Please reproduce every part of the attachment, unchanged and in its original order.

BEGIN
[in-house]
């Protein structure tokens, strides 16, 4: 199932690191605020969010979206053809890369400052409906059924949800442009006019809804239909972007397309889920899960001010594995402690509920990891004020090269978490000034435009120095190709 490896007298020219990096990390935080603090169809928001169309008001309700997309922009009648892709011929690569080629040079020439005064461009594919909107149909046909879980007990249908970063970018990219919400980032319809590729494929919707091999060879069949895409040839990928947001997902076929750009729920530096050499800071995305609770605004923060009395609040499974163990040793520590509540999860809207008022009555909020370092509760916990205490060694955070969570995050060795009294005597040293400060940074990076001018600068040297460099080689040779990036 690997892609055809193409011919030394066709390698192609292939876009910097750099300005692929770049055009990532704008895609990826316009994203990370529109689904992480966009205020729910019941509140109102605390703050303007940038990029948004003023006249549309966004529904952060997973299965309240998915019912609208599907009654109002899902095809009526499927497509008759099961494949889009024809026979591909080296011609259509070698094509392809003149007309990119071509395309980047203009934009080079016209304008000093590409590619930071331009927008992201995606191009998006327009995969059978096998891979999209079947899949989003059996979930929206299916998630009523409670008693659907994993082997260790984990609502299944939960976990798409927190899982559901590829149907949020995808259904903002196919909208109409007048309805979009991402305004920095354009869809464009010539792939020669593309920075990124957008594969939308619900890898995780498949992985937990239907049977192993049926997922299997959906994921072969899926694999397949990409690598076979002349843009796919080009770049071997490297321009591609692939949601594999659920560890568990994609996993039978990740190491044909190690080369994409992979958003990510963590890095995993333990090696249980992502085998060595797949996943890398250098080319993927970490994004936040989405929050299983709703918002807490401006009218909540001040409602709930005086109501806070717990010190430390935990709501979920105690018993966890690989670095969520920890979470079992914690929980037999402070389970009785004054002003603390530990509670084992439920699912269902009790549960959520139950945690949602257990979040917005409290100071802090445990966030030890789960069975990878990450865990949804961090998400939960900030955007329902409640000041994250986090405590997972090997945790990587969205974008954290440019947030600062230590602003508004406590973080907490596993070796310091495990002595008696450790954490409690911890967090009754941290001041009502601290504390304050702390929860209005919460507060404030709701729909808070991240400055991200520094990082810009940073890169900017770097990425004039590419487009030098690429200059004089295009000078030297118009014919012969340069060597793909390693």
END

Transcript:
[in-house]
């Protein structure tokens, strides 16, 4: 199932690191605020969010979206053809890369400052409906059924949800442009006019809804239909972007397309889920899960001010594995402690509920990891004020090269978490000034435009120095190709 490896007298020219990096990390935080603090169809928001169309008001309700997309922009009648892709011929690569080629040079020439005064461009594919909107149909046909879980007990249908970063970018990219919400980032319809590729494929919707091999060879069949895409040839990928947001997902076929750009729920530096050499800071995305609770605004923060009395609040499974163990040793520590509540999860809207008022009555909020370092509760916990205490060694955070969570995050060795009294005597040293400060940074990076001018600068040297460099080689040779990036 690997892609055809193409011919030394066709390698192609292939876009910097750099300005692929770049055009990532704008895609990826316009994203990370529109689904992480966009205020729910019941509140109102605390703050303007940038990029948004003023006249549309966004529904952060997973299965309240998915019912609208599907009654109002899902095809009526499927497509008759099961494949889009024809026979591909080296011609259509070698094509392809003149007309990119071509395309980047203009934009080079016209304008000093590409590619930071331009927008992201995606191009998006327009995969059978096998891979999209079947899949989003059996979930929206299916998630009523409670008693659907994993082997260790984990609502299944939960976990798409927190899982559901590829149907949020995808259904903002196919909208109409007048309805979009991402305004920095354009869809464009010539792939020669593309920075990124957008594969939308619900890898995780498949992985937990239907049977192993049926997922299997959906994921072969899926694999397949990409690598076979002349843009796919080009770049071997490297321009591609692939949601594999659920560890568990994609996993039978990740190491044909190690080369994409992979958003990510963590890095995993333990090696249980992502085998060595797949996943890398250098080319993927970490994004936040989405929050299983709703918002807490401006009218909540001040409602709930005086109501806070717990010190430390935990709501979920105690018993966890690989670095969520920890979470079992914690929980037999402070389970009785004054002003603390530990509670084992439920699912269902009790549960959520139950945690949602257990979040917005409290100071802090445990966030030890789960069975990878990450865990949804961090998400939960900030955007329902409640000041994250986090405590997972090997945790990587969205974008954290440019947030600062230590602003508004406590973080907490596993070796310091495990002595008696450790954490409690911890967090009754941290001041009502601290504390304050702390929860209005919460507060404030709701729909808070991240400055991200520094990082810009940073890169900017770097990425004039590419487009030098690429200059004089295009000078030297118009014919012969340069060597793909390693």